Nathan E. Goldstein, MD; Rachel Lampert, MD; Elizabeth Bradley, PhD; Joanne Lynn, MD, MA, MS; Harlan M. Krumholz, MD
Acknowledgments: The authors thank Barbara Mendes and Joanne McGloin at the Program on Aging, Yale University, for their assistance with data collection. The After-Death Bereaved Family Interview of the Toolkit of Instruments to Measure End-of-Life Care is used with permission of Joan Teno, MD, MS, Center for Gerontology and Health Care Research, Brown Medical School, Providence, Rhode Island.
Grant Support: Dr. Goldstein was a Robert Wood Johnson Clinical Scholar funded by the Department of Veterans Affairs during the course of this study. Dr. Lampert is supported by American Heart Association grant #0030190N. Dr. Bradley is supported by the Patrick and Catherine Weldon Donaghue Medical Research Foundation (Donaghue Investigator Award grant #02-102) and the Claude D. Pepper Older Americans Independence Center at Yale University (#P30AG21342). Dr. Lynn is supported by The Washington Home Center for Palliative Care Studies.
Potential Financial Conflicts of Interest:Expert testimony: J. Lynn (Medicare Coverage Advisory Committee).
Requests for Single Reprints: Nathan E. Goldstein, MD, Department of Geriatrics, Mount Sinai Medical Center, Box 1070, One Gustave L. Levy Place, New York, NY 10029; e-mail, firstname.lastname@example.org.
Current Author Addresses: Dr. Goldstein: Brookdale Department of Geriatrics, Box 1070, Mount Sinai Medical Center, One Gustave L. Levy Place, New York, NY 10029.
Dr. Lampert: Section of Cardiovascular Medicine, Yale University School of Medicine, 333 Cedar Street, PO Box 208017, New Haven, CT 06510.
Dr. Bradley: Yale School of Public Health, 60 College Street, PO Box 208034, New Haven, CT 06520.
Dr. Lynn: The Washington Home Center for Palliative Care Studies, 3720 Upton Street, NW, Washington, DC 20016.
Dr. Krumholz: Clinical Scholars Program, Yale University School of Medicine, 333 Cedar Street, PO Box 208025, New Haven, CT 06520-8025.
Author Contributions: Conception and design: N.E. Goldstein, R. Lampert, J. Lynn, H.M. Krumholz.
Analysis and interpretation of the data: N.E. Goldstein, R. Lampert, E. Bradley, J. Lynn, H.M. Krumholz.
Drafting of the article: N.E. Goldstein.
Critical revision of the article for important intellectual content: N.E. Goldstein, R. Lampert, E. Bradley, J. Lynn, H.M. Krumholz.
Final approval of the article: N.E. Goldstein, R. Lampert, E. Bradley, J. Lynn, H.M. Krumholz.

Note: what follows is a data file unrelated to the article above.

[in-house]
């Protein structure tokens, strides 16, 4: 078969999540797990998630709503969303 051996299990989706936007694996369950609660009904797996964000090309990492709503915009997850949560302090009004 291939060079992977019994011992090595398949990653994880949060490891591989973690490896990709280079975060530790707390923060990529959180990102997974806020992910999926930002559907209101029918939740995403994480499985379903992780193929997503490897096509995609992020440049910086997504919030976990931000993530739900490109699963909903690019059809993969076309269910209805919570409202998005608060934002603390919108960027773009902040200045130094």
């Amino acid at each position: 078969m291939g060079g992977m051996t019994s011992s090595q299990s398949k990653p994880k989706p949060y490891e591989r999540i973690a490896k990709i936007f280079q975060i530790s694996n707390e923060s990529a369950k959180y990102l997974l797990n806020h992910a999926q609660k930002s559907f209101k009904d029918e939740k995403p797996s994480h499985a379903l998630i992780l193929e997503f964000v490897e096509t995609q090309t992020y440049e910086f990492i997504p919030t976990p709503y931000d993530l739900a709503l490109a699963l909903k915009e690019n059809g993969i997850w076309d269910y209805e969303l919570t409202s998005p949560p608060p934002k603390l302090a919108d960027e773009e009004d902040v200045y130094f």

Provision of study materials or patients: R. Lampert.
Statistical expertise: N.E. Goldstein.
Obtaining of funding: H.M. Krumholz.
Administrative, technical, or logistic support: N.E. Goldstein.
Collection and assembly of data: N.E. Goldstein.
Goldstein NE, Lampert R, Bradley E, Lynn J, Krumholz HM. Management of Implantable Cardioverter Defibrillators in End-of-Life Care. Ann Intern Med. 2004;141:835-838. doi: 10.7326/0003-4819-141-11-200412070-00006
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Published: Ann Intern Med. 2004;141(11):835-838.
Implantable cardioverter defibrillators (ICDs) reduce the likelihood of arrhythmic death, but ICD discharges are uncomfortable. Some terminally ill patients may prefer to deactivate their ICDs when maximizing comfort has taken priority over prolonging life.
In this survey of the next of kin of 100 patients who died with ICDs in place, only 27 reported that physicians discussed deactivation of the ICD and often did so only in the last few days of life.
Discussing ICD deactivation may improve the care of patients who are nearing death.
Implantable cardioverter defibrillators (ICDs) improve survival by reducing the likelihood of arrhythmic death (1). However, at the end of life, these devices may subject patients to a prolonged, more uncomfortable dying. Since ICD discharges can cause pain and anxiety (1, 2) and avoiding an arrhythmic death may become undesirable in light of the other modes of dying that the patient faces, some patients may prefer to deactivate their ICD near the end of life.
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Cardiology, End-of-Life Care, Rhythm Disorders and Devices.
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